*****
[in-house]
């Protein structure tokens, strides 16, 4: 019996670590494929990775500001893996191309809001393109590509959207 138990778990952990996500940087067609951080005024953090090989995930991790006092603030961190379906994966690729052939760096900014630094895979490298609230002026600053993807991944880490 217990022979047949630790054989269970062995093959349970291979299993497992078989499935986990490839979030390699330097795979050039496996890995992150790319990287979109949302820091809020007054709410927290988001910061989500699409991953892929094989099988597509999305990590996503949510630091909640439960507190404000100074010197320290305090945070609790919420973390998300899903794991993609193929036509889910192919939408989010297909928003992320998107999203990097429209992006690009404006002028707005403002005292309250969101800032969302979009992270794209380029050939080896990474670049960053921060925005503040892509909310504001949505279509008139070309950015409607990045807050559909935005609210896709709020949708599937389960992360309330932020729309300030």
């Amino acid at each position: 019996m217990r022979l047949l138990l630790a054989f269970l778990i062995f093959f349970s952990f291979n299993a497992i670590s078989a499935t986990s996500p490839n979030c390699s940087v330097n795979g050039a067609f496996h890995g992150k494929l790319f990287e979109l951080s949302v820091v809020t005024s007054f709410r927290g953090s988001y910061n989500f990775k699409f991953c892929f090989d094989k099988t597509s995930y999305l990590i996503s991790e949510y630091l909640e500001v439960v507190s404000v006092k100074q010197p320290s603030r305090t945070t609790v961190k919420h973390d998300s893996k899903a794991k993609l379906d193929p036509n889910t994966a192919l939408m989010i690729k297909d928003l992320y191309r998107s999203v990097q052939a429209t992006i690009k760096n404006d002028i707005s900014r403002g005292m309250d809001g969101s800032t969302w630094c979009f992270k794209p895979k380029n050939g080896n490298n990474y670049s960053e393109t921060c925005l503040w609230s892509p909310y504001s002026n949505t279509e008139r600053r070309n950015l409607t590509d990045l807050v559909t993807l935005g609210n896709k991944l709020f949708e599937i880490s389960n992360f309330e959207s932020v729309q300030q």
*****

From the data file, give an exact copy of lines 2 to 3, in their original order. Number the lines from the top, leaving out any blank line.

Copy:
């Protein structure tokens, strides 16, 4: 019996670590494929990775500001893996191309809001393109590509959207 138990778990952990996500940087067609951080005024953090090989995930991790006092603030961190379906994966690729052939760096900014630094895979490298609230002026600053993807991944880490 217990022979047949630790054989269970062995093959349970291979299993497992078989499935986990490839979030390699330097795979050039496996890995992150790319990287979109949302820091809020007054709410927290988001910061989500699409991953892929094989099988597509999305990590996503949510630091909640439960507190404000100074010197320290305090945070609790919420973390998300899903794991993609193929036509889910192919939408989010297909928003992320998107999203990097429209992006690009404006002028707005403002005292309250969101800032969302979009992270794209380029050939080896990474670049960053921060925005503040892509909310504001949505279509008139070309950015409607990045807050559909935005609210896709709020949708599937389960992360309330932020729309300030």
């Amino acid at each position: 019996m217990r022979l047949l138990l630790a054989f269970l778990i062995f093959f349970s952990f291979n299993a497992i670590s078989a499935t986990s996500p490839n979030c390699s940087v330097n795979g050039a067609f496996h890995g992150k494929l790319f990287e979109l951080s949302v820091v809020t005024s007054f709410r927290g953090s988001y910061n989500f990775k699409f991953c892929f090989d094989k099988t597509s995930y999305l990590i996503s991790e949510y630091l909640e500001v439960v507190s404000v006092k100074q010197p320290s603030r305090t945070t609790v961190k919420h973390d998300s893996k899903a794991k993609l379906d193929p036509n889910t994966a192919l939408m989010i690729k297909d928003l992320y191309r998107s999203v990097q052939a429209t992006i690009k760096n404006d002028i707005s900014r403002g005292m309250d809001g969101s800032t969302w630094c979009f992270k794209p895979k380029n050939g080896n490298n990474y670049s960053e393109t921060c925005l503040w609230s892509p909310y504001s002026n949505t279509e008139r600053r070309n950015l409607t590509d990045l807050v559909t993807l935005g609210n896709k991944l709020f949708e599937i880490s389960n992360f309330e959207s932020v729309q300030q």